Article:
1. Have you no functional neurons? Can you not trace the links between related items?

              1. Hint: Try Googling the phrase “at long last, sir, have you no shame?” if it doesn’t seem familiar.

      2. No it really, really hasn’t.

    2. EV is of course quoting the subtitle of the linked McWhorter article. And McWhorter explains his meaning of the term it in his essay “The Neoracists”.

      1. Sure, I got that. Volokh chose the quote for a headline. I’m unclear what Volokh endorses. So I asked.

        1. It’s the subhead of the article he linked to. Would you rather he chose “Black Fragility”?

    3. *looks at Stephen’s comment, shocked it’s not 5 paragraphs*

      That word count is rookie numbers, you gotta pump that word count up!

      1. Yeah, mad_kalak. You gotta write long on this blog. Too many knee-jerk jerks with reflexive bad answers.

        At the cost of some length in your comments, you can preclude whatever nonsense you can anticipate (maybe, “suppress a little,” would be better than, “preclude”), and trim the dialogue down to more-substantive reading. Of course I prefer succinct clarity, but I rarely have time to deliver it.

        Long enough for you?

      2. “That word count is rookie numbers, you gotta pump that word count up!”

        AND you forgot to rant about section 230 and how it oppresses you.

    4. I wouldn’t go so far as to say “the” real racism, because that would imply there aren’t other sorts of real racism about.

      But it has certainly become “a” real racism. Once you decide all members of a race are guilty of something on account of their race, how can you NOT be a racist?

      And it is decidedly more likely to be imposed with the force of government than more ‘conventional’ racism.

      1. ” Once you decide all members of a race are guilty of something on account of their race, how can you NOT be a racist?”

        Depends on how you reach that decision.

    5. If the ‘new racism’ is when a college administration reacts poorly to an incident that could probably have been talked through calmly but firmly, then the ‘new racism’ is basically ‘poor HR.’

      1. “Poor HR” is perfectly capable of being racism, Nige. Historically a lot of racism WAS “poor HR”, as a matter of fact.

        The fact of the matter is that you’re going to encounter words you don’t like in the course of employment law, (Life in general!) and you’ll have to know how to deal with it. And you can’t learn how to deal with it if they can’t even be referred to in the course of your education.

        Anybody who can’t deal with words being referred to this obliquely really needs to go into a less stressful line of work. Something that involves long periods of quite solitude, and has good psychiatric coverage. Maybe become a Trappist monk?

        That’s what the complaining students needed to be told.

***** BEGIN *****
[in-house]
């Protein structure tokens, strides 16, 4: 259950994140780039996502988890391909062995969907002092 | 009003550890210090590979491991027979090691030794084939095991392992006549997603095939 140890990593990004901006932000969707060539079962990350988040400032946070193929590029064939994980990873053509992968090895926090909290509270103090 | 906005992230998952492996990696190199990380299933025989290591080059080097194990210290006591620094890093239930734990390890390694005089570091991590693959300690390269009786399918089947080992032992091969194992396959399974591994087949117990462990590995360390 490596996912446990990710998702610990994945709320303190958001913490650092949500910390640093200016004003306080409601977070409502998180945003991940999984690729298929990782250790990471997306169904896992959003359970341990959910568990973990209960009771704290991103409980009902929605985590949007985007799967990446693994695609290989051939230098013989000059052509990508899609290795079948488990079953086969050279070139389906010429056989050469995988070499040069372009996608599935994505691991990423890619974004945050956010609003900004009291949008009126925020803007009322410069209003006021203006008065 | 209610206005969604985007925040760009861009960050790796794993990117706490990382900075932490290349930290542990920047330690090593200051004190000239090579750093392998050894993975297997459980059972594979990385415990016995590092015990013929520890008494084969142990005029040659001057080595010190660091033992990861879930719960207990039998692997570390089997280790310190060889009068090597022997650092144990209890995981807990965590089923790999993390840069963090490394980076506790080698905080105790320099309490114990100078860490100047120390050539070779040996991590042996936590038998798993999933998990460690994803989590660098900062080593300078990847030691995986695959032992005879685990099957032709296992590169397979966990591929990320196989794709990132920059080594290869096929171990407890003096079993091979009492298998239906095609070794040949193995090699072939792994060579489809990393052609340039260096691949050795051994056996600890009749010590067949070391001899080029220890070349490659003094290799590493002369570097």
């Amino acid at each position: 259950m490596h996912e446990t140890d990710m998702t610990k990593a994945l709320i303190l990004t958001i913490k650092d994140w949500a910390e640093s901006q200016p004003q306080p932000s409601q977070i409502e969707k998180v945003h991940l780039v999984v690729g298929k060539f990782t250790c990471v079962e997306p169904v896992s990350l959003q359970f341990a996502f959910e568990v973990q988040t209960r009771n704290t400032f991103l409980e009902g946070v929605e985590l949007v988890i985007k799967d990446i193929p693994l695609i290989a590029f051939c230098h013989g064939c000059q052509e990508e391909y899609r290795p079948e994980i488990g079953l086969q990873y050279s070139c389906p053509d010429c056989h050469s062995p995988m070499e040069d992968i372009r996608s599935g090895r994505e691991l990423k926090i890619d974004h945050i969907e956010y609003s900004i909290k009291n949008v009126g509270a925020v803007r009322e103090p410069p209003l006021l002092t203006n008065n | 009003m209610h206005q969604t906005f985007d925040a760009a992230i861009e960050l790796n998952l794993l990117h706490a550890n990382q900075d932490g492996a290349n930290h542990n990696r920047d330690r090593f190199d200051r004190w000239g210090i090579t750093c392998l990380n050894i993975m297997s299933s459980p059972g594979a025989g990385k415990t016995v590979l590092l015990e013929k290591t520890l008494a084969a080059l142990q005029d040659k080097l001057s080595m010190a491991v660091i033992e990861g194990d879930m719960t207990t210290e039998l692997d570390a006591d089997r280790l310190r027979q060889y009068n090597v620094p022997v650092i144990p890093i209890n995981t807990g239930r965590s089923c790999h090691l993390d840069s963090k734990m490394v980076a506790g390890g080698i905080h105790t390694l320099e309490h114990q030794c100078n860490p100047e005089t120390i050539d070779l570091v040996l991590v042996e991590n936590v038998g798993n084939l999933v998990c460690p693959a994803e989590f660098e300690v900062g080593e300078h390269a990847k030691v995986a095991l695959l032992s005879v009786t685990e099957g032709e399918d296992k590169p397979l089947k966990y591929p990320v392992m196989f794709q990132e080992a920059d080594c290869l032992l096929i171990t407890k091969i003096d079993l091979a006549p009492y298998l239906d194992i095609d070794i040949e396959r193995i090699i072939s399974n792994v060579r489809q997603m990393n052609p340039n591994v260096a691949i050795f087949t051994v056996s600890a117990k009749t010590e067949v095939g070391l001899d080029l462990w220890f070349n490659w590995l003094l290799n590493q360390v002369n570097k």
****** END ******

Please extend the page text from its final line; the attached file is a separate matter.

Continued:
1. ‘“Poor HR” is perfectly capable of being racism,’

          Yes. But not this.

        2. “The fact of the matter is that you’re going to encounter words you don’t like in the course of employment law, (Life in general!) and you’ll have to know how to deal with it.”

          So someone learned that the way he did it wasn’t the right way to deal with it… or did anyone learn anything?

  18. Well, if nothing else, Black law students are learning the power of aggrievement.

    1. Which is why I refer to the “protected” groups as grievance groups.
      Interestingly the one grievance group that is paid scant attention to and is very widely discriminated against is the group of people over 60, that is even more true if the person is male and/or white.

      And before James can fire off a snark, that dscrimination does NOT have vaccination priorities as a counterexample.

      1. I’m a white male over 50 in the technology business. AND I’m not old enough to go to the front of the line for vaccination. Tell me all about the discrimination, I’ve never heard of it.

        1. When is the last time that you applied for a job?
          If you have never heard about age discrimination, you’re lying plain and simple.
          The comment “X is overqualified for the job is age discrimination.” It is used frequently as an excuse to hire a kid at much lower pay.

          And I anticipated your BS about vaccinations. If you have a problem with it why don’t you file a suit against the CDC

          1. Are you really this stupid?

            I mean, REALLY?

            You can’t possibly be…

            1. Wow, you don’t even have the courage to answer the question. Instead you resort to a bullshit insult. I;ve hired hiundreds in my career. How much experience do you have? Come on give us a number and no BS.
              Are you really that cowardly? Really. You answer is typical of your usual modus operandi.

              1. I resorted to an insult, but it isn’t bullshit.
                You really ARE stupid enough to double down on your own stupidity.

  19. As I related in the Thursday thread, not making sense is the point of exercises like these.

    Just as O’Brien made a point of holding up four, not five, fingers, when he demanded Winston see five, the point here is to get people used to submitting to arbitrary and unreasonable actions.

    If people expect demands to be reasonable, they tend to evaluate them for reasonableness, and fail to comply when they fail to be reasonable. if your goal IS to exercise power with consent, to reasonable ends, that’s fine, even preferred.